Oregon Mandates Schools Interview Minorities

Brock Fritz Headshot

Oregon is ahead of the game when it comes to hiring minority coaches.

They’ve been ahead of the game for 10 years, as no states have followed suit since Oregon passed House Bill 3118 in June 2009 to require state universities to interview at least one minority candidate for all head coach and athletic director jobs. The number of minorities hired at Oregon universities has increased significantly, yet the 2019 report by The Institute for Diversity and Ethics in Sport shows a lack of diversity in college leadership positions nationwide.

“We all want to get to a point where a law isn’t required, but we’re a long ways from that, so I am surprised [the rule hasn’t spread],” Oregon athletic director Rob Mullens said in a recent The Undefeated article that examines the history of Oregon’s law and the hiring of minorities. “We have one of the most diverse student groups on any of our campuses, and so we should be working diligently to make sure our staff look similar to our student-athletes.”

Since House Bill 3118 – also known as the Rooney Rule, which is also used for a similar NFL policy – passed, the University of Oregon football program has hired an African-American head coach in Willie Taggart, as well as a Cuban American in current coach Mario Cristobal. At an administrative level, Portland State and Western Oregon have minority athletic directors in Val Cleary and Curtis Campbell, respectively.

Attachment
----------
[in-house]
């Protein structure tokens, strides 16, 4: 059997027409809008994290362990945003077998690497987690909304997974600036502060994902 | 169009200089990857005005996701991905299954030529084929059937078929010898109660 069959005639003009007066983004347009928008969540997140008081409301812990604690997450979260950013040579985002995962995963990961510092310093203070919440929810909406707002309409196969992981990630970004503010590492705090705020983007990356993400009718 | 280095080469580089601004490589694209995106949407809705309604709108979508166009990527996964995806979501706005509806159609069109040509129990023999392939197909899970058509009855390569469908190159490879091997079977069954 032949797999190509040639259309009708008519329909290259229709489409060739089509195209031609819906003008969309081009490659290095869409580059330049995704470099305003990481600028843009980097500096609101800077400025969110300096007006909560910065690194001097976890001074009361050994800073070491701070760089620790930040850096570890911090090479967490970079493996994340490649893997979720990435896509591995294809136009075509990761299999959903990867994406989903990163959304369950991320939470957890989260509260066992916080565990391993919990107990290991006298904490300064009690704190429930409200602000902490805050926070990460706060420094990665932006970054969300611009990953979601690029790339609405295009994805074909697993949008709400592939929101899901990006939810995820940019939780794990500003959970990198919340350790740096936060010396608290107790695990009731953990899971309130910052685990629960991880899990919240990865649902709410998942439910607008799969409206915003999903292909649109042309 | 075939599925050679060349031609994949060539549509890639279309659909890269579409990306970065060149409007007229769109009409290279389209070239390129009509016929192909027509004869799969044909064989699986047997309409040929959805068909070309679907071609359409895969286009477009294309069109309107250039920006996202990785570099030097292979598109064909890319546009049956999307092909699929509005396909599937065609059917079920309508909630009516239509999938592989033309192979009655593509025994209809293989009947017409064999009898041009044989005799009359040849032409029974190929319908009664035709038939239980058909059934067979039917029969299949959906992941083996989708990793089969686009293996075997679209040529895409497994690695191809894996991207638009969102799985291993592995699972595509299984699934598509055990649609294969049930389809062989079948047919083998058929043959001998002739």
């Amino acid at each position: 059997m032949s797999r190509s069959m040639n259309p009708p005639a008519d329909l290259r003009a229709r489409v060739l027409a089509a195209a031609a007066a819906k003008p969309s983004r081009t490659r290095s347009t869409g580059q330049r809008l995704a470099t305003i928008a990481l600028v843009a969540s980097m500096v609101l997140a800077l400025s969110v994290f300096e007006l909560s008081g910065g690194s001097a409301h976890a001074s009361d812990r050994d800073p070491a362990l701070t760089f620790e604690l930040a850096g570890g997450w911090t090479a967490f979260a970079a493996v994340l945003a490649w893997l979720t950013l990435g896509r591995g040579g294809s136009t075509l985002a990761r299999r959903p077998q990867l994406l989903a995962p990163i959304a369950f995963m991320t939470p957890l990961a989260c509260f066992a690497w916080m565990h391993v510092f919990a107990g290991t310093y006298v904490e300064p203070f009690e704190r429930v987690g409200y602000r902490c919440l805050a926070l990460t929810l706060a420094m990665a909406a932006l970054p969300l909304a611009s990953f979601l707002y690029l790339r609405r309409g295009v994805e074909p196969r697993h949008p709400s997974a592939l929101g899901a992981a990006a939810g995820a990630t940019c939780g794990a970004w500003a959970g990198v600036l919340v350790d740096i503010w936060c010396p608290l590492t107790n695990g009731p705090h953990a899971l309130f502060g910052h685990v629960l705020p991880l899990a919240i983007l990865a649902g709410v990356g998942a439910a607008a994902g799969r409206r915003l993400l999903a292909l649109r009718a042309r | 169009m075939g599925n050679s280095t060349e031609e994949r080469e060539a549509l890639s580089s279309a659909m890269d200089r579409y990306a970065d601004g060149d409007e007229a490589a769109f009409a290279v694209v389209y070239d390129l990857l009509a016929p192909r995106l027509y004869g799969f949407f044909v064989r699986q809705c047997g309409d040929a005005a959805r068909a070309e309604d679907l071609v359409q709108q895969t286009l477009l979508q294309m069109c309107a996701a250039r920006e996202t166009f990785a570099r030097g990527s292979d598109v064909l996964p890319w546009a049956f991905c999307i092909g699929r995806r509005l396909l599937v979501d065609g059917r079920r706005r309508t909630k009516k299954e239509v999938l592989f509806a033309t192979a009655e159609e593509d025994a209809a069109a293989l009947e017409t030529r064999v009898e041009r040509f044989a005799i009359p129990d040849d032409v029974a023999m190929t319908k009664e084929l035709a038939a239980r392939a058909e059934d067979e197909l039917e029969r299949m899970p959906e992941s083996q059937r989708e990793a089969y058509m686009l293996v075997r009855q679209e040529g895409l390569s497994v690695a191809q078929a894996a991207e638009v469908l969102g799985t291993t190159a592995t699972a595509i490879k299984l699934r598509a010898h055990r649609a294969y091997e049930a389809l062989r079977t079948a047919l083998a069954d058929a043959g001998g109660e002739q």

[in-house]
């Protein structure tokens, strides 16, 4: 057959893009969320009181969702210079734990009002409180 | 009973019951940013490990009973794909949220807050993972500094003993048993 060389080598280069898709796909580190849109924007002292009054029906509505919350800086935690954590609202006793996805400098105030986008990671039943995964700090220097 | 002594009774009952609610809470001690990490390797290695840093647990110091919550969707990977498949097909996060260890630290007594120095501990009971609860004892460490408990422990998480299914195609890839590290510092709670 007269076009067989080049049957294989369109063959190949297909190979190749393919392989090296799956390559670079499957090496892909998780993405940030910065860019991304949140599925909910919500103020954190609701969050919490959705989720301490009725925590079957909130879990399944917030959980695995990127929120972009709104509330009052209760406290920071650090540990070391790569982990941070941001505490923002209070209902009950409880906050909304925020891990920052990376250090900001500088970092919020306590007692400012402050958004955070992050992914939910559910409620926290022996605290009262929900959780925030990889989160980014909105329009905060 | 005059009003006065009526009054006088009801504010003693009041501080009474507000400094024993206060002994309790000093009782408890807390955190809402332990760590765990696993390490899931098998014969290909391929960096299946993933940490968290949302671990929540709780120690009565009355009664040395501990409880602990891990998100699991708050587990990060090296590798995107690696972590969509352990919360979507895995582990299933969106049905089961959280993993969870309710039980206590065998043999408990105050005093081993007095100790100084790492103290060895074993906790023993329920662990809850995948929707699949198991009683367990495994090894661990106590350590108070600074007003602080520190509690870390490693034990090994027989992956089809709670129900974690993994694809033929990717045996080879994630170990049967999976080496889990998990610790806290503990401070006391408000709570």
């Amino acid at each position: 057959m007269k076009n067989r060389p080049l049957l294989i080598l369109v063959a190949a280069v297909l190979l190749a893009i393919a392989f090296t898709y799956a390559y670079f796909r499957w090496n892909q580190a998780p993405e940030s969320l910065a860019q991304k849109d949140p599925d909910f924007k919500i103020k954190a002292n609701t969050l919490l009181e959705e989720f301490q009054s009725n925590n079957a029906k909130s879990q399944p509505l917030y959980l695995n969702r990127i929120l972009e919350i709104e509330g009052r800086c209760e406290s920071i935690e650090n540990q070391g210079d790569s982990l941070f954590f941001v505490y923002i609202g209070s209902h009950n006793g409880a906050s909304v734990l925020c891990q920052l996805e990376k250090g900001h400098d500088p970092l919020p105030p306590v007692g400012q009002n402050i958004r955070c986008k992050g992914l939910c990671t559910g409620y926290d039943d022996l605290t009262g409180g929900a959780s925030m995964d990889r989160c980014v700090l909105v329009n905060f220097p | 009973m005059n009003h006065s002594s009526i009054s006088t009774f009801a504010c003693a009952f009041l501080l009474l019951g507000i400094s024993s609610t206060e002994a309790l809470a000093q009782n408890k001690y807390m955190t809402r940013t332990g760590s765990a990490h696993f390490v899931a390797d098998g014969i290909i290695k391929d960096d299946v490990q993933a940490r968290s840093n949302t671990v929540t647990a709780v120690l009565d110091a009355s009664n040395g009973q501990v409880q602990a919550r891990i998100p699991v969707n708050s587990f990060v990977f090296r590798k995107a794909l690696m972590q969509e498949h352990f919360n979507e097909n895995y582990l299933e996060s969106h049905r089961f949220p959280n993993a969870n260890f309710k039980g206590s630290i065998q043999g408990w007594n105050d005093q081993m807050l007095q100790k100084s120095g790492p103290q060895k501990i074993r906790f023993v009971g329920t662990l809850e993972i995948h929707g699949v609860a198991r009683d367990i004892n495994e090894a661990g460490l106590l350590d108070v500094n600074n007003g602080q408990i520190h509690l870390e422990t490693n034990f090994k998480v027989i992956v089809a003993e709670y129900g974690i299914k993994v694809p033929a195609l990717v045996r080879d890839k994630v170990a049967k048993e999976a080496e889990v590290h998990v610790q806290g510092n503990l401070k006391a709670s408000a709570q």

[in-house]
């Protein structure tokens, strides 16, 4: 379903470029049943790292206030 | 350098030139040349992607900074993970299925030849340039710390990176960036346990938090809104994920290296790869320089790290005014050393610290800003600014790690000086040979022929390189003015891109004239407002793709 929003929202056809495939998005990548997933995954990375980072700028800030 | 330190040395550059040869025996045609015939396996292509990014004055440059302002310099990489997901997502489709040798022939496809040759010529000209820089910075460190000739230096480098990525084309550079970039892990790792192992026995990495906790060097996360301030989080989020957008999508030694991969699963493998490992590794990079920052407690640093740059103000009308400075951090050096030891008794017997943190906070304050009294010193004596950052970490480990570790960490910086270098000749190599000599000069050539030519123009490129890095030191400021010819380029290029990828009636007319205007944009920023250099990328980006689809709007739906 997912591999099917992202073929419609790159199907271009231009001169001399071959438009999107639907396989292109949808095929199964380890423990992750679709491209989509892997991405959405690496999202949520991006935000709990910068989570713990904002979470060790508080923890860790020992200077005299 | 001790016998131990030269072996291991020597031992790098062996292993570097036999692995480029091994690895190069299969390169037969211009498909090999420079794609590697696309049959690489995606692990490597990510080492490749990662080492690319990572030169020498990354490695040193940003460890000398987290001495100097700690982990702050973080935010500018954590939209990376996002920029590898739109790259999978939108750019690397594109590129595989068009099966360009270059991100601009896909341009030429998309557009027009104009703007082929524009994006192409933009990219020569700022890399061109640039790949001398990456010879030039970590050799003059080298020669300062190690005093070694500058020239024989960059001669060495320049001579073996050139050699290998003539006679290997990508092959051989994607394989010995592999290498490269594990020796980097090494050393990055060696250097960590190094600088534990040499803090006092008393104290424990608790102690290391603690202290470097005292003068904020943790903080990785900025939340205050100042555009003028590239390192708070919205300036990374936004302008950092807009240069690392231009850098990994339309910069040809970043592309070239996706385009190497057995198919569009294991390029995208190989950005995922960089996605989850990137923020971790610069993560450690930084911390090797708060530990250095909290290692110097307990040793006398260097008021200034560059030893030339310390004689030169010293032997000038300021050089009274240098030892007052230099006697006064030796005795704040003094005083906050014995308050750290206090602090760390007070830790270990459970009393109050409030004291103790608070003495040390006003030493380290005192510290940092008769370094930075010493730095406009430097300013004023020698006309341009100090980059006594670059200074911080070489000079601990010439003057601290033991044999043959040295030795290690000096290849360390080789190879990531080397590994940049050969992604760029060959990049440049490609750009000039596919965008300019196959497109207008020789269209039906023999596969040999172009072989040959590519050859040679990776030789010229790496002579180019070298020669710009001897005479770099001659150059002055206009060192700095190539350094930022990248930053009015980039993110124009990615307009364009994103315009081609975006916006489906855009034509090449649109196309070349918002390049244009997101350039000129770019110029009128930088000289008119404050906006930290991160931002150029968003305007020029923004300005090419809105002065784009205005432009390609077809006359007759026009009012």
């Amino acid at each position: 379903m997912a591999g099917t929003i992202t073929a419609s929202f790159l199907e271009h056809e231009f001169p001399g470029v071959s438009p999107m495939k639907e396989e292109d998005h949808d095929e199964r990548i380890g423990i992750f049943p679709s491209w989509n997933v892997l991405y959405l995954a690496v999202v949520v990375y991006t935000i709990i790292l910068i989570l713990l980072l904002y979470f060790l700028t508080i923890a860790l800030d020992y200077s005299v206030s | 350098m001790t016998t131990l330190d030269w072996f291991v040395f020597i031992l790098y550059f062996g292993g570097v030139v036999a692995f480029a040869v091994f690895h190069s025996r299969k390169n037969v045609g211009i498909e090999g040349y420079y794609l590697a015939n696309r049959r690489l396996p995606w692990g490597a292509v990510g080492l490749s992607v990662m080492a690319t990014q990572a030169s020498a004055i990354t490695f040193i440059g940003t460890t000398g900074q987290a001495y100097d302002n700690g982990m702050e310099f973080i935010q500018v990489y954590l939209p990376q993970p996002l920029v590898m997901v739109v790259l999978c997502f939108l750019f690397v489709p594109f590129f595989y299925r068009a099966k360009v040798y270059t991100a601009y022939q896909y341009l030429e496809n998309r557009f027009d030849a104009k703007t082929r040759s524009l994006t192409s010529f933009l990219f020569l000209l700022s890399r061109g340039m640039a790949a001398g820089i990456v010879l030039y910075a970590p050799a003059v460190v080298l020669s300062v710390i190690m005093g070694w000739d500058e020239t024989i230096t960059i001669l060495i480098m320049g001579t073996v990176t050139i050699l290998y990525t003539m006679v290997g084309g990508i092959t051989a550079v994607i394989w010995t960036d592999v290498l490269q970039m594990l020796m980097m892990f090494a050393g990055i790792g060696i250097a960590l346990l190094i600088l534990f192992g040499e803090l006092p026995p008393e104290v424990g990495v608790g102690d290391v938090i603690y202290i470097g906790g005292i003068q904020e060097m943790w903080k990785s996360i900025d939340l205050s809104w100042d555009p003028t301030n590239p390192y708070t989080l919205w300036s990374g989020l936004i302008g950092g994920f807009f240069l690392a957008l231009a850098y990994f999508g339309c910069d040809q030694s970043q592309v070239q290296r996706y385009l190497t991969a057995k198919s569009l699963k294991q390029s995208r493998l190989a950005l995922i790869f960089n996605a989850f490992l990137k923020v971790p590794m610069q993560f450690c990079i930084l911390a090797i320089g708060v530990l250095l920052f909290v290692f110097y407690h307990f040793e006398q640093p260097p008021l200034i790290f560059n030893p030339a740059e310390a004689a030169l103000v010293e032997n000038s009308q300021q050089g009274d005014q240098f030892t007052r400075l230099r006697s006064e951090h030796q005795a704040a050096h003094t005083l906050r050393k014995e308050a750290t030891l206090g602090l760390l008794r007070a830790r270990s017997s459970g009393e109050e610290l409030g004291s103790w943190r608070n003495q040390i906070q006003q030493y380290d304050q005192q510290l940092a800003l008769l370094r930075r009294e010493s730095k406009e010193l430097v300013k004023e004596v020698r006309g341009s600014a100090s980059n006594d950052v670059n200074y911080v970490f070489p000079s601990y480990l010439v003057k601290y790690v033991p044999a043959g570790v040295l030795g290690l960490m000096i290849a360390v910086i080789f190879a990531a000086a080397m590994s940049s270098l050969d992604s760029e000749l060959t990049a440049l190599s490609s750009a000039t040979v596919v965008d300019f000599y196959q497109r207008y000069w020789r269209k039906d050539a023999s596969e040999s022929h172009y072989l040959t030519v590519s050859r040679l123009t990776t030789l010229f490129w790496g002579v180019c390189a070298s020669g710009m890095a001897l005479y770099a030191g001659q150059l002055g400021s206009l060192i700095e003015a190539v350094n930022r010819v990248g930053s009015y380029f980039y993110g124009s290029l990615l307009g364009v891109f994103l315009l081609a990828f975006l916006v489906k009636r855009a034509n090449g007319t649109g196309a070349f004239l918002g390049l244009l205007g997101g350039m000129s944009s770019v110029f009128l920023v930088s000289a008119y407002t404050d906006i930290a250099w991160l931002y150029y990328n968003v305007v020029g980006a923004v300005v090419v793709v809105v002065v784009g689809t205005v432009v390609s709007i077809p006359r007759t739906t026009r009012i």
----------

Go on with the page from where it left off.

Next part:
“What the Rooney Rule has proven in the state, in the city and the county, is it works,” Sam Sachs, a Portland activist who spearheaded Oregon’s law. “It’s such an easy fix.”

The issue isn’t fixed everywhere. Going into the offseason, there are 13 African-American head coaches in the 130-team NCAA Division I Football Bowl Subdivision. Across those universities, the FBS Leadership College Racial and Gender Report found that white people held 337 of the 400 campus leadership positions, including chancellors, presidents, athletic directors, faculty athletic representatives and conference commissioners. White men make up 76.2 percent of athletic directors.

“I don’t know there’s been anybody in the other states that has been as avid and tenacious as Sam was,” Jeremi Duri, a law professor at American University who counsels the Fritz Pollard Alliance that oversees the Rooney Rule in the NFL. “There was a sense Oregon would be the first of several, and none of the others came to pass.”

Any further changes will likely have to happen on a local or statewide level, as the NCAA has stated that it doesn’t have authority over schools’ hiring practices. Sachs and Richard Lapchick, a University of Central Florida professor and the director of the Institute for Diversity and Ethics in Sport, have shifted some of their focus on getting college conferences to implement a version of the law.

“I don’t see it happening from an NCAA Level,” Ohio State athletic director Gene Smith told The Undefeated. “They don’t control hiring practices. A member school would create legislation and then it would have to be passed by all 372 Division I members. That’s not going to happen. In a conference, an institution would have to bring it up in a meeting and all 14 schools would have to pass it. That’s not going to happen. The reality is, it has to be something like a state initiative, like they have in Oregon. … [The rule] would be advantageous, but it’s very hard to get passed.”

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